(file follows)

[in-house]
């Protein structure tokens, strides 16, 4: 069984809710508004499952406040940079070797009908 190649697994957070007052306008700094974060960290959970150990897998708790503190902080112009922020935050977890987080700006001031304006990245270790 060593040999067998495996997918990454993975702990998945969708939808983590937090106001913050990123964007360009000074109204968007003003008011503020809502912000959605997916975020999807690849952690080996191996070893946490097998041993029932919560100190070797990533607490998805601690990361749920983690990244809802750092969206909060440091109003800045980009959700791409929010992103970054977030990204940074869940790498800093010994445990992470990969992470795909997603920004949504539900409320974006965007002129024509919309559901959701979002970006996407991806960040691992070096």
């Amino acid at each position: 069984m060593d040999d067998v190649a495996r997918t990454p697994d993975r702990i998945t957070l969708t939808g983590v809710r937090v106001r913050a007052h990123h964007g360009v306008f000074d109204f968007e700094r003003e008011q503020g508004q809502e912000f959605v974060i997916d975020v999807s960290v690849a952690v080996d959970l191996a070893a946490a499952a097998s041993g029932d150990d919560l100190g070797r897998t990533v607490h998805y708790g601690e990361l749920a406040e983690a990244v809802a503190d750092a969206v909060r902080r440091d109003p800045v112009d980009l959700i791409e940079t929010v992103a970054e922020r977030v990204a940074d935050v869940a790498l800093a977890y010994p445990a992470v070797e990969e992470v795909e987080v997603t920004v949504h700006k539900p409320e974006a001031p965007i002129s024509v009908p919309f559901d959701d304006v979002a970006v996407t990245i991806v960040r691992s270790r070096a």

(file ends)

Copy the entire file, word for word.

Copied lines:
[in-house]
């Protein structure tokens, strides 16, 4: 069984809710508004499952406040940079070797009908 190649697994957070007052306008700094974060960290959970150990897998708790503190902080112009922020935050977890987080700006001031304006990245270790 060593040999067998495996997918990454993975702990998945969708939808983590937090106001913050990123964007360009000074109204968007003003008011503020809502912000959605997916975020999807690849952690080996191996070893946490097998041993029932919560100190070797990533607490998805601690990361749920983690990244809802750092969206909060440091109003800045980009959700791409929010992103970054977030990204940074869940790498800093010994445990992470990969992470795909997603920004949504539900409320974006965007002129024509919309559901959701979002970006996407991806960040691992070096």
């Amino acid at each position: 069984m060593d040999d067998v190649a495996r997918t990454p697994d993975r702990i998945t957070l969708t939808g983590v809710r937090v106001r913050a007052h990123h964007g360009v306008f000074d109204f968007e700094r003003e008011q503020g508004q809502e912000f959605v974060i997916d975020v999807s960290v690849a952690v080996d959970l191996a070893a946490a499952a097998s041993g029932d150990d919560l100190g070797r897998t990533v607490h998805y708790g601690e990361l749920a406040e983690a990244v809802a503190d750092a969206v909060r902080r440091d109003p800045v112009d980009l959700i791409e940079t929010v992103a970054e922020r977030v990204a940074d935050v869940a790498l800093a977890y010994p445990a992470v070797e990969e992470v795909e987080v997603t920004v949504h700006k539900p409320e974006a001031p965007i002129s024509v009908p919309f559901d959701d304006v979002a970006v996407t990245i991806v960040r691992s270790r070096a």